Salvias are one of my favourite group of plants and it’s high time they featured on my plant of the week. Choosing one of the 100’s of species and cultivars would always be difficult so I chose one of all all time favourites that’s really coming to its peak at the moment, Salvia leucantha ‘Santa Barbara’
Salvia leucantha is a native of the temperate and semi temperate conifer woodlands of Central and Eastern Mexico. It is Hardy down to -5c or is supposed to be, we here in the uk tend to grow it as a half Hardy plant, putting it out into the garden in late summer and then bringing it in towards the end of October, before the serous frosts occur. It is a natural herbaceous plant that sometimes can be come a more of a woody semi shrub, especially if repeatedly lifted and repotted over a number of years. Even so it doesn’t tend to get much bigger than 4ft in a hot summer. What makes this plant so special to me is just how tactile it is, the long thin greyish green leaves are so soft and have fine hairs on them but the flower heads are just to die for! Long and so soft, with the dark purple colour even more noticeable over the greyness of the flower head. The ‘Santa Barbara’ form is slightly smaller than the main form at around 2.5ft tall making it idea for the smaller gardens and the flowers are even darker than the main plant. It first occurred around 1999 when it was discovered growing in Kathy Ann Brown’s garden in Santa Barbara, a Nurseryman Randy Baldwin of San Marcos growers then started to propagate it and sell it.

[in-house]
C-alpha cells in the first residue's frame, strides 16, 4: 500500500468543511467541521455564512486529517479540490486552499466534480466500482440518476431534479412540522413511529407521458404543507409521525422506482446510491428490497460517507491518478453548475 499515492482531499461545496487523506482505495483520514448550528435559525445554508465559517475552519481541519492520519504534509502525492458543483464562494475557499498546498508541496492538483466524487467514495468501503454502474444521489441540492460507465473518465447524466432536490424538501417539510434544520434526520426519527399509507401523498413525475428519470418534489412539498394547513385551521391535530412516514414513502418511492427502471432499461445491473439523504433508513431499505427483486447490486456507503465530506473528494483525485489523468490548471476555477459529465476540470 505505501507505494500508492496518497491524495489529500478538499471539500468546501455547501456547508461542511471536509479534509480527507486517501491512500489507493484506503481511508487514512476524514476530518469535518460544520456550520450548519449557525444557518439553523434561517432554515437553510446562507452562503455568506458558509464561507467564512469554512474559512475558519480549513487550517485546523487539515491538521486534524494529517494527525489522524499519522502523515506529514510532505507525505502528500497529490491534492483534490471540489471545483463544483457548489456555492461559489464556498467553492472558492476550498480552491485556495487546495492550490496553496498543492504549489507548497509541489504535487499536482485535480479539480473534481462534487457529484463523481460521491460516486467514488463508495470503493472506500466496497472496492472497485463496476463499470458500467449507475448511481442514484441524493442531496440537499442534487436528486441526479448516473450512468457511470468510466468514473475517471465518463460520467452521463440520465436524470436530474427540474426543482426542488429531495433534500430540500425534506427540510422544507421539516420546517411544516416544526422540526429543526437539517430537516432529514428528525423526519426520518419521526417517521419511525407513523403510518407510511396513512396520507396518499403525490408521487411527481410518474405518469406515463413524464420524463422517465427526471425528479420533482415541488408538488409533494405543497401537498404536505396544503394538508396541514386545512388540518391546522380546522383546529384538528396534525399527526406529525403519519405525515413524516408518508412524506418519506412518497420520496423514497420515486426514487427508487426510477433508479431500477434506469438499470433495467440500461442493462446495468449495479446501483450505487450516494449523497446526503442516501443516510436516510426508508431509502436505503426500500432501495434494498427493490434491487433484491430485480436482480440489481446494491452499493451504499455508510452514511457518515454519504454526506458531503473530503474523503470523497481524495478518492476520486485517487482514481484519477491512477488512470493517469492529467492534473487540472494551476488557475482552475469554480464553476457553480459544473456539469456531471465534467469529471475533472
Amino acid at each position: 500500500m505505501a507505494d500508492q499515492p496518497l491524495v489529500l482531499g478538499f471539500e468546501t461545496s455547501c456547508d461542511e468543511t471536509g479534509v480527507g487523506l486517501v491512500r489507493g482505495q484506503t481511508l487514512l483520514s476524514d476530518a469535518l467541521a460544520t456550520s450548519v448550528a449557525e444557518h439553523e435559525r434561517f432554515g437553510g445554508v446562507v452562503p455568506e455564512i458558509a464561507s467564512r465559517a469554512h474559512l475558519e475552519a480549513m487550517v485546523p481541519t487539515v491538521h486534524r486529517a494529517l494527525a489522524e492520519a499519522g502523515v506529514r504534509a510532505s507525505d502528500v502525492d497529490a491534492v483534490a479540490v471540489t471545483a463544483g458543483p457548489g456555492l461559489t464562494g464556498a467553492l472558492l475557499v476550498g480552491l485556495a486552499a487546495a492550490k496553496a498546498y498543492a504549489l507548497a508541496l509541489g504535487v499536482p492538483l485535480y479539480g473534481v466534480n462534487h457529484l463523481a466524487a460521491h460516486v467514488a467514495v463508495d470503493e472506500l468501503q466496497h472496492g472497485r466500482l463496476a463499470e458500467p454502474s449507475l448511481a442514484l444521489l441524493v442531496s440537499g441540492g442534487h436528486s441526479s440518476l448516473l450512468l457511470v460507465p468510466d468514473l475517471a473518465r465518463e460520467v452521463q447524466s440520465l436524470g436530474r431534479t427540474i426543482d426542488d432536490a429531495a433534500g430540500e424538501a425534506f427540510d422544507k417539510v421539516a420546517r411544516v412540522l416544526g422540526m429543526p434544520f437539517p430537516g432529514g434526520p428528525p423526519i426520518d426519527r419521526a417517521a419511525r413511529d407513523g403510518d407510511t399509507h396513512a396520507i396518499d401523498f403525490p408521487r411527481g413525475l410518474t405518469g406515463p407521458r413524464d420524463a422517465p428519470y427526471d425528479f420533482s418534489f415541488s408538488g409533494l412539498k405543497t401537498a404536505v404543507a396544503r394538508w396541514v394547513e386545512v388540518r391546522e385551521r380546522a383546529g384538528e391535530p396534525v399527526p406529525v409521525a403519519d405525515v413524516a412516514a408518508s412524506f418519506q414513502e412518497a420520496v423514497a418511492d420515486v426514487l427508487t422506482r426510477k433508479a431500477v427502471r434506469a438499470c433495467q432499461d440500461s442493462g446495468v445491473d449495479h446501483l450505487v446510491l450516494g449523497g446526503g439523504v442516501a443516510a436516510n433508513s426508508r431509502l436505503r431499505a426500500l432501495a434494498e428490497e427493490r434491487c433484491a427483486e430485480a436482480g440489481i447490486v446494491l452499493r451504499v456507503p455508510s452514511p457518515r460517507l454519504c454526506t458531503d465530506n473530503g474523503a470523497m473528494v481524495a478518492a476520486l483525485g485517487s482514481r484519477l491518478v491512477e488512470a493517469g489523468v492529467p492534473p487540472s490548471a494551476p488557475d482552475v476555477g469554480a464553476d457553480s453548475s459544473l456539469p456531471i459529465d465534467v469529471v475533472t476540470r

It is pretty easy to grow in most gardens and will take spots from full sun to slight shade in most free draining soils, although I have struggled with it on thin chalky ones in the past. It makes a cracking plant for a pot as well, either on its own or indeed with other plants. It does need over winter protection but it is also pretty easy to propagate using semi ripe cuttings taken around now. It doesn’t have any pests other than slugs and snails. Pruning is easy, just take it back to the old frame work in April or just remove any dead stems at the same time.
It can be brought from places like Haycroft Plants.